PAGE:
With three years of follow-up, a customized messenger RNA (mRNA) vaccine from Moderna and Merck plus the checkpoint inhibitor Keytruda (pembrolizumab) reduced the likelihood that cancer would relapse or spread in people with advanced melanoma, according to a December 14 announcement.

The companies reported that participants who added the vaccine, dubbed mRNA-4157 (V940), to Keytruda in a Phase II clinical trial had a 49% lower risk of melanoma recurrence and a 62% lower risk of distant metastasis compared with the checkpoint inhibitor alone. The data have not yet been presented at a medical conference or published in a peer-reviewed journal.

This study “is the first demonstration of efficacy for an investigational mRNA cancer treatment in a randomized clinical trial and the first combination therapy to show a significant benefit over Keytruda alone in adjuvant melanoma,” Kyle Holen, MD, Moderna’s senior vice president and head of development for therapeutics and oncology, said in the news release.

The vaccine uses the same mRNA technology as the Moderna and Pfizer-BioNTech COVID-19 vaccines. These vaccines use lipid nanoparticles to deliver snippets of genetic material that carry instructions for specific proteins. While COVID vaccines contain blueprints for the SARS-CoV-2 spike protein, personalized cancer vaccines contain DNA for neoantigens, or abnormal cancer proteins selected by sequencing a patient’s tumor biopsy sample.

Thus, the vaccine is designed to teach an individual’s immune system to recognize and attack their specific cancer. But some tumors can suppress immune responses. Combining a cancer vaccine with Merck’s Keytruda—a monoclonal antibody that restores T-cell activity—could have the effect of releasing the brakes and stepping on the accelerator at the same time.

Study Results 

The Phase IIb KEYNOTE-942 trial (NCT03897881) evaluated mRNA-4157 in 157 people with Stage III or IV cutaneous melanoma. Their tumors were completely removed, but the cancer had spread to their lymph nodes, so they were considered at high risk for recurrence and metastasis. The participants were randomly assigned to receive either the vaccine (injections every three weeks for nine doses) plus Keytruda (infusions every three weeks for approximately one year) or Keytruda alone.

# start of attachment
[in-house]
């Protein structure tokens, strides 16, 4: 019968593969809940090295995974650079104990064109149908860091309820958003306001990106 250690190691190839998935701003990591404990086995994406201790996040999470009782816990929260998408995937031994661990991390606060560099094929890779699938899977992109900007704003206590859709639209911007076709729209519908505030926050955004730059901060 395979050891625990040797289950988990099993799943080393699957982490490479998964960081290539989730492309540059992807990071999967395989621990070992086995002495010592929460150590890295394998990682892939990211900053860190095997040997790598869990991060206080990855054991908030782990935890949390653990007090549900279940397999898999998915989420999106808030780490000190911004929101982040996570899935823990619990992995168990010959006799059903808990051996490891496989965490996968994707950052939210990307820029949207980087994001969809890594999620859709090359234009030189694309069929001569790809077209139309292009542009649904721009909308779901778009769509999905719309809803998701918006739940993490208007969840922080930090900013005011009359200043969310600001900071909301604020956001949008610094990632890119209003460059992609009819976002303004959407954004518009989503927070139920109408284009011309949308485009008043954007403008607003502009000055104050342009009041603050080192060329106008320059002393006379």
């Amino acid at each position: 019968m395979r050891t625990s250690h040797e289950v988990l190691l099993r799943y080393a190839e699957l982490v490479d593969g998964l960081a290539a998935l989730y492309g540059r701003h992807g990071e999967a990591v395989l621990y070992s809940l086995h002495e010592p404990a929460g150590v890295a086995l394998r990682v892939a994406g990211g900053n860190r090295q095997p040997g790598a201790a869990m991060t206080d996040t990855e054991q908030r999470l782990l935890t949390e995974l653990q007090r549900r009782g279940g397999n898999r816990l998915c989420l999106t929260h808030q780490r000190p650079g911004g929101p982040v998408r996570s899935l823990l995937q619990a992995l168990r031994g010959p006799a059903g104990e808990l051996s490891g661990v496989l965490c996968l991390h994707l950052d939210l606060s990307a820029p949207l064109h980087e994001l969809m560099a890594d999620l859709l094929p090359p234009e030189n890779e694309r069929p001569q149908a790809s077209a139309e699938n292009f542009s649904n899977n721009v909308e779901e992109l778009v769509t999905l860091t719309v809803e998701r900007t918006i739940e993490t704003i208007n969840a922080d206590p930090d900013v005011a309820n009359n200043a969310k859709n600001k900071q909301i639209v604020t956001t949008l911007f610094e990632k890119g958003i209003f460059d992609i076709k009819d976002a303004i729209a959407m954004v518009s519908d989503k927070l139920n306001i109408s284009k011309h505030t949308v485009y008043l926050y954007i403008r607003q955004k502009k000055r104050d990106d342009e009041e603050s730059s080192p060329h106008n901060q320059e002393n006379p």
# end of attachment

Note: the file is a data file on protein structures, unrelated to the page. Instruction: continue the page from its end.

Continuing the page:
As previously reported at this year’s American Association for Cancer Research annual meeting, the vaccine combination demonstrated “statistically significant and clinically meaningful improvement” over Keytruda alone. Recurrence-free survival rates at 18 months were 79% in the vaccine group versus 62% in the Keytruda monotherapy group, for a 44% reduction in the risk of recurrence or death. Another analysis presented at the American Society of Clinical Oncology annual meeting in June found that the vaccine regimen also reduced the risk of distant metastasis or death by 65%.

Now, the companies are reporting that the vaccine plus Keytruda continues to demonstrate clinically meaningful improvement over a longer period. With a median three years of follow-up, the combination reduced melanoma recurrence or death by 49% and distant metastasis or death by 62% compared with Keytruda alone.

Treatment was generally safe and well tolerated. Side effects were consistent with those observed in previous studies of Keytruda, and adding the vaccine did not substantially increase severe adverse events compared with the checkpoint inhibitor alone (25% versus 20%, respectively). The most common adverse events were fatigue, injection site soreness and chills.

In July, Moderna and Merck launched a larger Phase III clinical trial of mRNA-4157 plus Keytruda after surgery for people with high-risk advanced melanoma (NCT05933577). The companies are also testing the same combination for other tumor types. Earlier this month, they started a Phase III trial for people with non-small-cell lung cancer (NCT06077760). Moderna is also exploring other cancer vaccine candidates, including one that targets tumors with KRAS mutations. In anticipation of Food and Drug Administration approval, the company is building a new vaccine manufacturing facility in Massachusetts.

Moderna’s COVID vaccine rival, BioNTech, is also working on cancer vaccines. Researchers recently reported promising results for a vaccine dubbed autogene cevumeran (BNT122) plus Roche’s checkpoint inhibitor Tecentriq (atezolizumab) in people with pancreatic cancer.

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